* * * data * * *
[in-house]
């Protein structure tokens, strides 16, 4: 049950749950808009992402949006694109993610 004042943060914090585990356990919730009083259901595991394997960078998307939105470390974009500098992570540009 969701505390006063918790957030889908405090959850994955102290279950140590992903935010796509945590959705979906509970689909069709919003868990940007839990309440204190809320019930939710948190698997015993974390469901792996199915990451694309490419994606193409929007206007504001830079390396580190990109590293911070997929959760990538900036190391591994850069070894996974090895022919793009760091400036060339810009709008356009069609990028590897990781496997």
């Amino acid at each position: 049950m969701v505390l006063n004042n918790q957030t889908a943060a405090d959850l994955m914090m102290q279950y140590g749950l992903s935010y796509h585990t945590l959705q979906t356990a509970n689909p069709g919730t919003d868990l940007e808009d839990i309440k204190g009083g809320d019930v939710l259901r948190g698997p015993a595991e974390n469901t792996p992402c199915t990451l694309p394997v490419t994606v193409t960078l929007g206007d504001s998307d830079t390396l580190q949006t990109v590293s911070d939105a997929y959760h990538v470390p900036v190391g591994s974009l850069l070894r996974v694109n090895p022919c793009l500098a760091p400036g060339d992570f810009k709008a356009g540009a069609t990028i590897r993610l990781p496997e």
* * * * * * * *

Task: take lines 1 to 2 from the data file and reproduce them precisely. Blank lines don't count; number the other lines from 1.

[in-house]
């Protein structure tokens, strides 16, 4: 049950749950808009992402949006694109993610 004042943060914090585990356990919730009083259901595991394997960078998307939105470390974009500098992570540009 969701505390006063918790957030889908405090959850994955102290279950140590992903935010796509945590959705979906509970689909069709919003868990940007839990309440204190809320019930939710948190698997015993974390469901792996199915990451694309490419994606193409929007206007504001830079390396580190990109590293911070997929959760990538900036190391591994850069070894996974090895022919793009760091400036060339810009709008356009069609990028590897990781496997």